5. In a safety system for a vehicle having a battery and a three position ignition switch connected to said battery and having an off position, a start position for starting the vehicle and a run position for normal vehicle operation and wherein said safety system employs an inflatable confinement having a collapsed condition and an expanded condition for restraining movement of a vehicle occupant during a collision comprising sensor switch means for, when closed, completing an electrical circuit with said battery through said ignition switch when in its run position for energizing actuator means for causing said confinement to be inflated to its expanded condition, a capacitor, charging circuit means for applying charging current derived from said battery through said ignition switch when in its run position to charge said capacitor to a stored voltage approaching that of the battery voltage, series circuit means connecting said capacitor with said sensor switch means for discharging said capacitor through said sensor switch means to energize said actuator means only when said sensor switch means is closed and said battery voltage is less than said stored voltage, indicator means connected to said series circuit means, and circuit monitoring means connected to said series circuit means and said indicator means for continuously monitoring said battery voltage when said ignition switch is in its run position and energizing said indicator means when the magnitude of the battery voltage decreases to a magnitude less than a predetermined magnitude.
6. In a safety system as set forth in claim 5, wherein said indicator means comprises a lamp and lamp test circuit means connected thereto and responsive to said start position of said ignition switch for testing said lamp for electrical continuity.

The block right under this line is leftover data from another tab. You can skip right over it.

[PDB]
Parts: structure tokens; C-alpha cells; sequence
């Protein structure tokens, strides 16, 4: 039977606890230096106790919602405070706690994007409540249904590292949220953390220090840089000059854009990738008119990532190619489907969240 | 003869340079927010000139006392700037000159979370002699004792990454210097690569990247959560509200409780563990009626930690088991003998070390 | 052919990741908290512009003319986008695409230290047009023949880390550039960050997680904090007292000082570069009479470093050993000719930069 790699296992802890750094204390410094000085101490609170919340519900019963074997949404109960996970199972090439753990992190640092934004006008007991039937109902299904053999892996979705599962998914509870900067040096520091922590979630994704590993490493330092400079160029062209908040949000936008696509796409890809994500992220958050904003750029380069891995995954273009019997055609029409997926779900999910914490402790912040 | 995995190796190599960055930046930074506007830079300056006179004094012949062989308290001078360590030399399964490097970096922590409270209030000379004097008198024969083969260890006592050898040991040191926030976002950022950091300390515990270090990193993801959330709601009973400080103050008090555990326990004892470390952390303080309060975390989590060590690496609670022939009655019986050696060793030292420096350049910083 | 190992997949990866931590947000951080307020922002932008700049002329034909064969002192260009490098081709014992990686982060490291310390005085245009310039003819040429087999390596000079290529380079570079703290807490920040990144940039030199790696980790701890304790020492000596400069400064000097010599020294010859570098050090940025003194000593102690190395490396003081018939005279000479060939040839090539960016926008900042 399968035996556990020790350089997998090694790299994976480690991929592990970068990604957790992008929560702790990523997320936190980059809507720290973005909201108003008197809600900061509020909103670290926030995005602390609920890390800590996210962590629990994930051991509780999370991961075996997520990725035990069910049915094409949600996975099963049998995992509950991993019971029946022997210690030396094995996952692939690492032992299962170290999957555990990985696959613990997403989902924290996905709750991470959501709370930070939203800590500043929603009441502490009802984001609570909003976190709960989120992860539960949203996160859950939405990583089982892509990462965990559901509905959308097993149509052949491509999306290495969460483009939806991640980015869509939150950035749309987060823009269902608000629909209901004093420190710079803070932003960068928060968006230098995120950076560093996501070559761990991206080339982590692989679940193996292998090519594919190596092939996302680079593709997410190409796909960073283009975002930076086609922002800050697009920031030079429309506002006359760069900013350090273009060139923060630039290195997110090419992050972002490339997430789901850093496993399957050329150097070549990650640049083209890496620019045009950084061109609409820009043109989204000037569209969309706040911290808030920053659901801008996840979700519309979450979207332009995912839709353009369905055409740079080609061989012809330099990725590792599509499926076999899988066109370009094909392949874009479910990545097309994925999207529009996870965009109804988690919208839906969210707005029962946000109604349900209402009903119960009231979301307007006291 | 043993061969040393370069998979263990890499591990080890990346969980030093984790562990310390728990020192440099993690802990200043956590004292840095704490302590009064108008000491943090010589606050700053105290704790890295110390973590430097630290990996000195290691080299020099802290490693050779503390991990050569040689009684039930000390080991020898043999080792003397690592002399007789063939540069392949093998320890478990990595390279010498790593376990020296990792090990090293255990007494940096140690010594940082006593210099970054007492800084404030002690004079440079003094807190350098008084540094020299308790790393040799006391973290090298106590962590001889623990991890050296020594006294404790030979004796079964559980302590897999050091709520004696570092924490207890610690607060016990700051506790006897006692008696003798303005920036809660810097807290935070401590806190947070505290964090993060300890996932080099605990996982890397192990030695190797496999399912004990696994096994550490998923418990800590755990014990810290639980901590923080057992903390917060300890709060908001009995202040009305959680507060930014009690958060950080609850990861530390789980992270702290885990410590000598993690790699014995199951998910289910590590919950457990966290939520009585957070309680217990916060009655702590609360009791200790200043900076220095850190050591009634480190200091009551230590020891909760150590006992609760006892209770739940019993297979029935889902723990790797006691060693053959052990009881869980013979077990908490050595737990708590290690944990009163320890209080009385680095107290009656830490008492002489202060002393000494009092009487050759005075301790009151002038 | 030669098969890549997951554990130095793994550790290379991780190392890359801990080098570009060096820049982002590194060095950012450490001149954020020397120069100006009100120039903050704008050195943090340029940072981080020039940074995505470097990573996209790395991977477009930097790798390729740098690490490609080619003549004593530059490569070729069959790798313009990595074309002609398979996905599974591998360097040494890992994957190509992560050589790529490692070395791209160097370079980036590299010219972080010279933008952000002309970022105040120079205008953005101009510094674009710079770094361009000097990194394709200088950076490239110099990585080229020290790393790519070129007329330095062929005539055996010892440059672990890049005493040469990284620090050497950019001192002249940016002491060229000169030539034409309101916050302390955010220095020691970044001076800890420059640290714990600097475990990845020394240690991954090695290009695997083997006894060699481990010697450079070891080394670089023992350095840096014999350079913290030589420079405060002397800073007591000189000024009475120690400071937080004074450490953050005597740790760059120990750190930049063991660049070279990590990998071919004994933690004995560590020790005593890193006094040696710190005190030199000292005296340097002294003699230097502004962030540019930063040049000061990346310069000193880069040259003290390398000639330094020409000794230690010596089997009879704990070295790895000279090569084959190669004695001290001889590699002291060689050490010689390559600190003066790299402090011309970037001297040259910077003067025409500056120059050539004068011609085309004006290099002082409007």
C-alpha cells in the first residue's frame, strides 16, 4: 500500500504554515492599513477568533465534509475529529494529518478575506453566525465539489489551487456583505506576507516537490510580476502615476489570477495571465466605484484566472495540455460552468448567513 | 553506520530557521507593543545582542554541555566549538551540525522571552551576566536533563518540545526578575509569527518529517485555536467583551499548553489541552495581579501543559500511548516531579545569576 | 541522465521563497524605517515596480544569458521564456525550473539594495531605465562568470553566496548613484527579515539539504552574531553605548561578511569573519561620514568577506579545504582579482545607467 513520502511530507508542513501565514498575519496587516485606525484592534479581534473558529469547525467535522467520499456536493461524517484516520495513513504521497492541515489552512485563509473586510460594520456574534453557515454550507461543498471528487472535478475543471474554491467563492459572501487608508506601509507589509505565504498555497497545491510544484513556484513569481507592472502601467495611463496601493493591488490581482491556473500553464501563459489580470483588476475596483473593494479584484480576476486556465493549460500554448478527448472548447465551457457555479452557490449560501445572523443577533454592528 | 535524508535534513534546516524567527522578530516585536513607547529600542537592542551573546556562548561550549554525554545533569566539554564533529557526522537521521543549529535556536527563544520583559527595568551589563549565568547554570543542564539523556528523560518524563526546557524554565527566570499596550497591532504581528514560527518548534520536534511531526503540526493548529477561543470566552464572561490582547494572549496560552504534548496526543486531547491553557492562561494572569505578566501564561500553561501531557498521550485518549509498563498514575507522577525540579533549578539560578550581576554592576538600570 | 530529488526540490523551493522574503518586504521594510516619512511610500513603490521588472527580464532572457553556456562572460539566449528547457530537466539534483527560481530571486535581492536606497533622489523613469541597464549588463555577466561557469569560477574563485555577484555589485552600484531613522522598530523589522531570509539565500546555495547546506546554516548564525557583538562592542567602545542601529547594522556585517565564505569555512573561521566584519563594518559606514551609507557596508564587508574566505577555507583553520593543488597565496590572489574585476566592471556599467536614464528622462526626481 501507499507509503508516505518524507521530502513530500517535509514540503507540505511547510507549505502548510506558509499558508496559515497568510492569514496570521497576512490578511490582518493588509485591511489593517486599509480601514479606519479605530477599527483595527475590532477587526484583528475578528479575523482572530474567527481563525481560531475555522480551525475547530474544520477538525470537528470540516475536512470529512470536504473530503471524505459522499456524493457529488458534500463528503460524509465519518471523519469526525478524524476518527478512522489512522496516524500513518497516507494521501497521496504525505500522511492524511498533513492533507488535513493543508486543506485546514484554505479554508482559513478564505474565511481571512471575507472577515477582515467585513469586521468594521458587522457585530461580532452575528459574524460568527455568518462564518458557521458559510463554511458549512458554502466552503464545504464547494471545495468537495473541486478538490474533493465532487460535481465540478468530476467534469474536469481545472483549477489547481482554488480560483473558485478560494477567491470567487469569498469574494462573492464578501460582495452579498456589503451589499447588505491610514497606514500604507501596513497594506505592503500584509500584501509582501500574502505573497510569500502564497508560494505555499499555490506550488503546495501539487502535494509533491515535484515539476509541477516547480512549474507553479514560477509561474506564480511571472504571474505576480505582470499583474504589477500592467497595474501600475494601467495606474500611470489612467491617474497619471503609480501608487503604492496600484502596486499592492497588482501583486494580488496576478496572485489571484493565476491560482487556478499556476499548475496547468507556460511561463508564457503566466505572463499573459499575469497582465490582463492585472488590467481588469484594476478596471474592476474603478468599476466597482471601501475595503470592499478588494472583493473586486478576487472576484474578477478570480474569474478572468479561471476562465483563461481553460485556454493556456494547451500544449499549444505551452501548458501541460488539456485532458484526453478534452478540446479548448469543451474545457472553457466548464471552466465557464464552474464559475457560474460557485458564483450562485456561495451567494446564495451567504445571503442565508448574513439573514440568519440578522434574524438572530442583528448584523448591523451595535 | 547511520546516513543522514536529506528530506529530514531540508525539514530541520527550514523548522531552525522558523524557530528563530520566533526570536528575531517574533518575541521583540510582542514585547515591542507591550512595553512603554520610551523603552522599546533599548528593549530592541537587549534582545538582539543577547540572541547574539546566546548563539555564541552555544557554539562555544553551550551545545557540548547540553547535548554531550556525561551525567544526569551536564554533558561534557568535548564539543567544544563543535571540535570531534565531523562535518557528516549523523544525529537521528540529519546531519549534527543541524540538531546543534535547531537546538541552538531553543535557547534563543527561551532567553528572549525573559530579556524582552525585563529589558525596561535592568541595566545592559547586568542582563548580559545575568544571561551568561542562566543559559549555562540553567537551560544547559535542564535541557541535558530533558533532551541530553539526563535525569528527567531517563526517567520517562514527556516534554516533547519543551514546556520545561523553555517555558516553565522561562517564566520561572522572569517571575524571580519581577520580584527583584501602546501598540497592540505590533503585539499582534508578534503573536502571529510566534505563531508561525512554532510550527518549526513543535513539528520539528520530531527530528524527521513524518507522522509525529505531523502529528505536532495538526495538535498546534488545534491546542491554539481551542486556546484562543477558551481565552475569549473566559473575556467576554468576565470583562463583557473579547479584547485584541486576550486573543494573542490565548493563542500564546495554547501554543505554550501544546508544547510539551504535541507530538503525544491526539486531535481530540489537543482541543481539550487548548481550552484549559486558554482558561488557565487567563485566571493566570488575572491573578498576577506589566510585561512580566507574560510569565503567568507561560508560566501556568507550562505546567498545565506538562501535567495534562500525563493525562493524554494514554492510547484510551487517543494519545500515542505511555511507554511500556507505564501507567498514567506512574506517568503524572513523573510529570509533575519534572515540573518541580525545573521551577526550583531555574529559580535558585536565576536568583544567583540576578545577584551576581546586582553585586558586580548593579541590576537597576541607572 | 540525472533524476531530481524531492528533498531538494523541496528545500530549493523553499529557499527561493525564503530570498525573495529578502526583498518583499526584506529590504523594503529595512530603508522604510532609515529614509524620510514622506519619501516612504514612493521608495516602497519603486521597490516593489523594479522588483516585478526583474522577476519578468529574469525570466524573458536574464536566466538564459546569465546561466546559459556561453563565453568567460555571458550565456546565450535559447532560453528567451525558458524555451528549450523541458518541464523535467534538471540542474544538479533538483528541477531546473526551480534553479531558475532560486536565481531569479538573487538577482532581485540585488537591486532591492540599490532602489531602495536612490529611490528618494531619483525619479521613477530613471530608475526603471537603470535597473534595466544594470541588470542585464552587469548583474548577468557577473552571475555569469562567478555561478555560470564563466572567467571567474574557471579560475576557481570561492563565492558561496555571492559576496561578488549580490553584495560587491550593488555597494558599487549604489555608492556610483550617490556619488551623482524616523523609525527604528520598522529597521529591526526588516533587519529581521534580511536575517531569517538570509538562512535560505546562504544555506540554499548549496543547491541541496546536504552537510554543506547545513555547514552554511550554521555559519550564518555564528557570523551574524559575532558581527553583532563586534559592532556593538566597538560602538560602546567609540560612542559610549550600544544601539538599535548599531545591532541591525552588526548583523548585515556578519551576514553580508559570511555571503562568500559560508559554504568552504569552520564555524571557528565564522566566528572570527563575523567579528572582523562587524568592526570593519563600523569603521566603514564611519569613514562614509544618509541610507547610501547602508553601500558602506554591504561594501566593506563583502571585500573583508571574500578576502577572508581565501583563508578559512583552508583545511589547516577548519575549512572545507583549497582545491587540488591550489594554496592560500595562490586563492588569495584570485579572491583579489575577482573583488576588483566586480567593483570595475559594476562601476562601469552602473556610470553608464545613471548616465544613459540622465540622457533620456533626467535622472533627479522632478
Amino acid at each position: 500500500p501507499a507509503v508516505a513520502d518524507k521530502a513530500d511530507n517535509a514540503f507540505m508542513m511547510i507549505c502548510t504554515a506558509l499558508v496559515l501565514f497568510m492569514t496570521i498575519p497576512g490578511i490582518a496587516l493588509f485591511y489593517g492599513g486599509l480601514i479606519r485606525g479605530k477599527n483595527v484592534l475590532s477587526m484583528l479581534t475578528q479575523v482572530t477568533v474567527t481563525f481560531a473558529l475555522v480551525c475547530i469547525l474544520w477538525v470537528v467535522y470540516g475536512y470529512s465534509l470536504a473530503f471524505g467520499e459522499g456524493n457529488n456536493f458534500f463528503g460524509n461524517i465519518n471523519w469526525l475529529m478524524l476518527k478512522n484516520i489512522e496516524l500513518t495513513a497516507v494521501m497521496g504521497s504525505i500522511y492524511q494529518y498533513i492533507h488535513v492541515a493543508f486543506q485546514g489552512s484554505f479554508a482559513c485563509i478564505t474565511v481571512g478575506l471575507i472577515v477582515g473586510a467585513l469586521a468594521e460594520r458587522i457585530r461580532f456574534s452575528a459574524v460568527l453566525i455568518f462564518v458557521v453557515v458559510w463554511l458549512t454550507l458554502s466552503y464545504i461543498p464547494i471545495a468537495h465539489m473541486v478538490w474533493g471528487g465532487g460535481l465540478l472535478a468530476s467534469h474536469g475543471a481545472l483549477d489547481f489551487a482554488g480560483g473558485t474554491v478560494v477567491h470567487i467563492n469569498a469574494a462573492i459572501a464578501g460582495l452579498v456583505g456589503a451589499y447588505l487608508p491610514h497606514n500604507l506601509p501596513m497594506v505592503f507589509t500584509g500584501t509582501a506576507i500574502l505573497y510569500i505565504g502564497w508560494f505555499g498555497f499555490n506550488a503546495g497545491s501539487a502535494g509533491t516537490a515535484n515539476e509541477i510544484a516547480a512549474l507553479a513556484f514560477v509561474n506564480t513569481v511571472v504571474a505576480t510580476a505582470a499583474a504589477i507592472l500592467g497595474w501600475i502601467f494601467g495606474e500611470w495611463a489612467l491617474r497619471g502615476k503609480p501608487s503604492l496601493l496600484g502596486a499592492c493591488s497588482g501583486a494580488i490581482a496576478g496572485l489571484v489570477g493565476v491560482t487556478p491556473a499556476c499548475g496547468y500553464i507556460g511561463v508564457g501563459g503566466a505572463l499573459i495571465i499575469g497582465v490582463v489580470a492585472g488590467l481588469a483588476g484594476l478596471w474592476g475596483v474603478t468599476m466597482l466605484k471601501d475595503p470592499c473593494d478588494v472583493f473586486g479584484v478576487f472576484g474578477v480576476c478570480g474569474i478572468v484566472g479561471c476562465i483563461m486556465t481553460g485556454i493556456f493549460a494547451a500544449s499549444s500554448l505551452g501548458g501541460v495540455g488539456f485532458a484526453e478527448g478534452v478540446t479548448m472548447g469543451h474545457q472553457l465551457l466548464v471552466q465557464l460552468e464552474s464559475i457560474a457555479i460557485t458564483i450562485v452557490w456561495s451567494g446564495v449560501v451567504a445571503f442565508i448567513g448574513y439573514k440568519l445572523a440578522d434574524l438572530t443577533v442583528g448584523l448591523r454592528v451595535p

7. In a safety system as set forth in claim 6, wherein said lamp test circuit means includes circuit means for connecting said lamp across said battery through said ignition switch when in its start position.
8. In a safety system for a vehicle havinG a battery and an ignition switch connected to said battery and said safety system having a safety device actuated by an electrically energizable actuator means comprising sensor switch means for, when closed, completing a series circuit with said actuator means; power supply circuit means for connecting said series circuit with said ignition switch across said battery for providing a primary battery supplied voltage across said series circuit of a magnitude normally at least greater than a desired magnitude sufficient to energize said actuator means when said sensor means is closed, said power supply circuit means including a capacitor, charging circuit means being continuously subjected to charging voltage derived from said battery through said ignition switch to charge said capacitor to a stored voltage normally less than the magnitude of said primary voltage but at least equal to said desired magnitude, circuit means connecting said capacitor across said series circuit to define a discharge circuit including said series circuit for discharging said capacitor therethrough only when said sensor means is closed and said primary voltage is less than said stored voltage, indicator means connected to said circuit means, and circuit monitoring means connected to said circuit means for continuously monitoring at least a portion of said discharge circuit and energizing said indicator means when the magnitude of the available voltage across said portion is of a magnitude less than said desired magnitude.